Here’s a short list of content tasks generative AI can perform, with some comments on the advantages and drawbacks, from our experience at OSP, of the results you typically see.

Generative AI Tasks



Create images

Instantaneous, often interesting

Mostly impractical and low-quality, unless guided closely with detailed input

SEO/SERP Analysis/

Competitve Research

Faster and better

Barring keyword research, no drawback

Draft content briefs and outlines

Great for brainstorming, structure 

Formulaic, repetitive

Summarize document

Excellent summary

Zero insight, little nuance

Summarize website

Excellent summary

Zero insight


Good basic overview

Cannot evaluate sources, “hallucinations” (makes things up)

Content drafting

Gets something on the page

Mostly low-quality and impractical, with occasionally useful formulations

Content editing

Streamlines writing, helps with continuity and staying on point

Formulaic, monotonous, repetitive

What generative AI can do brilliantly is help with tasks that are already routine and sometimes tedious. Research is crucial for good content today, and an LLM with browsing capabilities can take care of this in moments. For SEO (Search Engine Optimization) and SERP (Search Engine Results Page) research, the AI can do most of the legwork for you, and you can then review the most important articles it provides. OSP has long advocated the usefulness of focusing your writing with a content brief, and, with the right input, an LLM can produce one for you in very little time. This input can be perfected and implemented as a model to use in creating briefs in the future. 

Still, Generative AI requires careful management to succeed. Ethan Mollick, professor at the Wharton School of the University of Pennsylvania and author of the largely AI-focused blog One Useful Thing, likens working with these AI tools to onboarding interns. It’s about discovering their strengths and refining your approach to harness their capabilities effectively. Omar El Sabh, OSP Content Marketing Strategist, echoes this sentiment: “Don’t think of it as a thing coming to replace you. If you give it a lot, AI has huge potential. LLMs are not here to make you lazy—they’re here to make you faster, leaner.” El Sabh shared how, after a year of experimenting with inputs, he has been able to reduce time spent on some tasks from six hours down to an hour and a half—freeing him to devote more of his energy to less routine, more creative work. “The human part is really the innovation part from 0 to 1,” says Dr. Li Jiang, director of Stanford’s AIRE program (AI, Robotics, and Education). “That’s where AI cannot do a good job.” Whatever task machines can now be trained to do, they should do, argues Jiang, thus allowing humans to do the irreplaceable work of innovation.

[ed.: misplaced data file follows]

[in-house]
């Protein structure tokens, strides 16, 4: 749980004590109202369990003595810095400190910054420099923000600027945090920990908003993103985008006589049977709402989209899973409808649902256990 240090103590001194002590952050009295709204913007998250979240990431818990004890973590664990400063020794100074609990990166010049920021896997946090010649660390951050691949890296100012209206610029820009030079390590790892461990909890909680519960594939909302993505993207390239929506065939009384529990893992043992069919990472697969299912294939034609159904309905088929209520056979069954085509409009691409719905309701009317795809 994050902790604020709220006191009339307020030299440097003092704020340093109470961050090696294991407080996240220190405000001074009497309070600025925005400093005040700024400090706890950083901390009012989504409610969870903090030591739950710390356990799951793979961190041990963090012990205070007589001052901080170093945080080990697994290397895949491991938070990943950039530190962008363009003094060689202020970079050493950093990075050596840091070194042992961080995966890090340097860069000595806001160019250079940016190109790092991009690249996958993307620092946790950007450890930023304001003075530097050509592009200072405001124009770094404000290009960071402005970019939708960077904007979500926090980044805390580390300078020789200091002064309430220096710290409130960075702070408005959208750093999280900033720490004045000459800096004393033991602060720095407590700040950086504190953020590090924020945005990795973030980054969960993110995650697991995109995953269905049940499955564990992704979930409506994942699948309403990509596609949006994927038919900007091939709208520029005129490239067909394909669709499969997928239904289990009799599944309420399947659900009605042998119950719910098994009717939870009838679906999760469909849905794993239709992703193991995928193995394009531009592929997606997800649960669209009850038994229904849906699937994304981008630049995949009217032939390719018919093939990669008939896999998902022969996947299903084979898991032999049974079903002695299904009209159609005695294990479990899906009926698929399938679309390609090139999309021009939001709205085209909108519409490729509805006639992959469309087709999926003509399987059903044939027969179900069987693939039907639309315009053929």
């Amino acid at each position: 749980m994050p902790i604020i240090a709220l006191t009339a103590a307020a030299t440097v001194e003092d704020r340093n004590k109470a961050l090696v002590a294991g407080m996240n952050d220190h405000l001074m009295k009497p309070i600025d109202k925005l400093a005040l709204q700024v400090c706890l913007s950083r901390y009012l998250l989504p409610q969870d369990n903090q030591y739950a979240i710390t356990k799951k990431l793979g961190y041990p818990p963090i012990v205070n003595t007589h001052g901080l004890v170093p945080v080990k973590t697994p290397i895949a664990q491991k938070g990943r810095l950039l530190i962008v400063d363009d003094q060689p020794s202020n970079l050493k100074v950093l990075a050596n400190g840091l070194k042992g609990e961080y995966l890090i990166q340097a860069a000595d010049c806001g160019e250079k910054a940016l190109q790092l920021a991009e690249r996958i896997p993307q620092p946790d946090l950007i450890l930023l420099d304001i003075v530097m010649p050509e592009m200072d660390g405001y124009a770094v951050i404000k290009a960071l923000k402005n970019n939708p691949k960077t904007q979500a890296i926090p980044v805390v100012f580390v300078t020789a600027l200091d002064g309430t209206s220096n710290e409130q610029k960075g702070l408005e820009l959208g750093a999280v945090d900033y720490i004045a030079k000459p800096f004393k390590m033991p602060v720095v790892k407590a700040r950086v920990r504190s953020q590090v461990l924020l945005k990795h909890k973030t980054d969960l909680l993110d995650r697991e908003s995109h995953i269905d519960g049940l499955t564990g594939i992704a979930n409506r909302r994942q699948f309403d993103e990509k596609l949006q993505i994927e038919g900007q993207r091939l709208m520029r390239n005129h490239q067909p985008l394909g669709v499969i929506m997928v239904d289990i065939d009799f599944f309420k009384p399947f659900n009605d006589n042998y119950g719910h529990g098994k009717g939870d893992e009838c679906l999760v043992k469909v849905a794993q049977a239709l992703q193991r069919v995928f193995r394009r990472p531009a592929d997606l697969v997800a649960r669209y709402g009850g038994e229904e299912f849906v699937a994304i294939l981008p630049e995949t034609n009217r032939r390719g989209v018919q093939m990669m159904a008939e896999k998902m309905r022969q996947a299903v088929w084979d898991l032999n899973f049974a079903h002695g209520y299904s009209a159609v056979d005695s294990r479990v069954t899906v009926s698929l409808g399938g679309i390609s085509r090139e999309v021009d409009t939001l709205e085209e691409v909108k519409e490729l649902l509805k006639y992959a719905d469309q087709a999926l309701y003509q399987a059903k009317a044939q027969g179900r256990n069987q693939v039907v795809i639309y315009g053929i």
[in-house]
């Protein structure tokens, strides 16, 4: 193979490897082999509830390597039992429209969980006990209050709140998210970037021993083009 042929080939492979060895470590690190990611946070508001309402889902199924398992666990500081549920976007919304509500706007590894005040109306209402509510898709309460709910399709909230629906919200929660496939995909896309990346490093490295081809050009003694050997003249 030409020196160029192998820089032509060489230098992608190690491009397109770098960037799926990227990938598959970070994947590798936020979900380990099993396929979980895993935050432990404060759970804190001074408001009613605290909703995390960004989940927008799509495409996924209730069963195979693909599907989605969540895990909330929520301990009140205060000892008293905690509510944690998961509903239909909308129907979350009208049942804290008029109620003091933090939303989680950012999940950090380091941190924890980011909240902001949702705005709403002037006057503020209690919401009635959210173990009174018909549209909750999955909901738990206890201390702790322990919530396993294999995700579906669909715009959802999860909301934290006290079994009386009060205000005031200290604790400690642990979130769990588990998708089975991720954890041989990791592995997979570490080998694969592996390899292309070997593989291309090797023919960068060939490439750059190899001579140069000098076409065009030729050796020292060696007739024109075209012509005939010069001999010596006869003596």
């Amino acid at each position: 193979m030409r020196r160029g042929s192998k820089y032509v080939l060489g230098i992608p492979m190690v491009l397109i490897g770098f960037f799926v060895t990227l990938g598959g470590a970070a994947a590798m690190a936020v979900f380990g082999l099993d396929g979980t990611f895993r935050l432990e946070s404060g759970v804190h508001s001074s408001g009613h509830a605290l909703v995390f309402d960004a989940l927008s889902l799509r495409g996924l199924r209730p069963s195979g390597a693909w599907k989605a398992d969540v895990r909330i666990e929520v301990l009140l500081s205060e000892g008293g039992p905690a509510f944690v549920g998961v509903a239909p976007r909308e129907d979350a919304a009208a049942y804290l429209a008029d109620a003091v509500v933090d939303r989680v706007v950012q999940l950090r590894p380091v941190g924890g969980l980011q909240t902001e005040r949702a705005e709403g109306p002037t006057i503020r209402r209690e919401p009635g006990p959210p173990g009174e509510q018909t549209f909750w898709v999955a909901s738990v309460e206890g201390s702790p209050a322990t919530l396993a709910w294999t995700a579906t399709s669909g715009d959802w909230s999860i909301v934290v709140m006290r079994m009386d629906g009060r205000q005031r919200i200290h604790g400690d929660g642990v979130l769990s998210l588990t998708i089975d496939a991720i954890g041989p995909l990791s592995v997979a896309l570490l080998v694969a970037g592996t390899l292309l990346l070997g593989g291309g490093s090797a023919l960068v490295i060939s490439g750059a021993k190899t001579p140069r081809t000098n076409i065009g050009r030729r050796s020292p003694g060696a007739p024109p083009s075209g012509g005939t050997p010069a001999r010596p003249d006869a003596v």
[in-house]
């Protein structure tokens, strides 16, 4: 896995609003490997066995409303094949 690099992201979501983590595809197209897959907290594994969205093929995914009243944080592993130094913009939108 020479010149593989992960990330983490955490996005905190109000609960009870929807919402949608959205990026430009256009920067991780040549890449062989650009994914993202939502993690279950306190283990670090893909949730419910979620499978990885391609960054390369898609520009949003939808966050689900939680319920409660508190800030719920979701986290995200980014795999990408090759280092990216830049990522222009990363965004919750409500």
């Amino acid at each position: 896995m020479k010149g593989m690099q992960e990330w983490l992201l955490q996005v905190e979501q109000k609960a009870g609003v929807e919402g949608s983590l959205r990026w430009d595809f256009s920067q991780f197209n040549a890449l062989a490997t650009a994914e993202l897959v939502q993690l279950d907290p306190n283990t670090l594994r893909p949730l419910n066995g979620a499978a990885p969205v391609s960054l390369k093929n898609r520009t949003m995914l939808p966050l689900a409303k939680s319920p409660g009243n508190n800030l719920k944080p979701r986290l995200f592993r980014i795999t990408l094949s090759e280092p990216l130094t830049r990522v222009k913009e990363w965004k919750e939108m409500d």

Integrating with AI in content marketing isn’t about handing over the reins to technology. Instead, it’s about figuring out the degree of integration appropriate to the task. Mollick proposes the models of centaur and cyborg. In the centaur model, more appropriate for data scientists like himself, there is a clear separation between human tasks and AI tasks, like the clear distinction between human torso and horse body in the creature of Greek mythology. The cyborg model, on the other hand—which Mollick recommends particularly for writing with AI—is a more intertwined approach, where human expertise and creativity are used in tandem with AI efficiency. The key lies in leveraging AI to enhance efficiency while maintaining a firm grip on the creative process and strategic goal of communication.


The risks of over-reliance on AI Content: garbage in, garbage out

Even though AI, and generative AI and LLMs specifically, offer many new benefits in content marketing, there are tangible risks in over-reliance. A recent study by scientists from Rice and Stanford University describes what they call Model Autophagy Disorder (MAD), where the quality of AI output dramatically decreases as it is fed more source material produced by AI. The study illustrates the broad negative effect of LLM over-use, where the internet might be pervaded with low-quality, synthetically generated content, simultaneously forestalling the continued use value of generative AI. Understanding the more granular limitations of LLMs in performing the tasks we’ve outlined above is crucial for productive usage, and will also help to ensure that MAD does not overwhelm AI tools. 

Quality, originality, and ethical concerns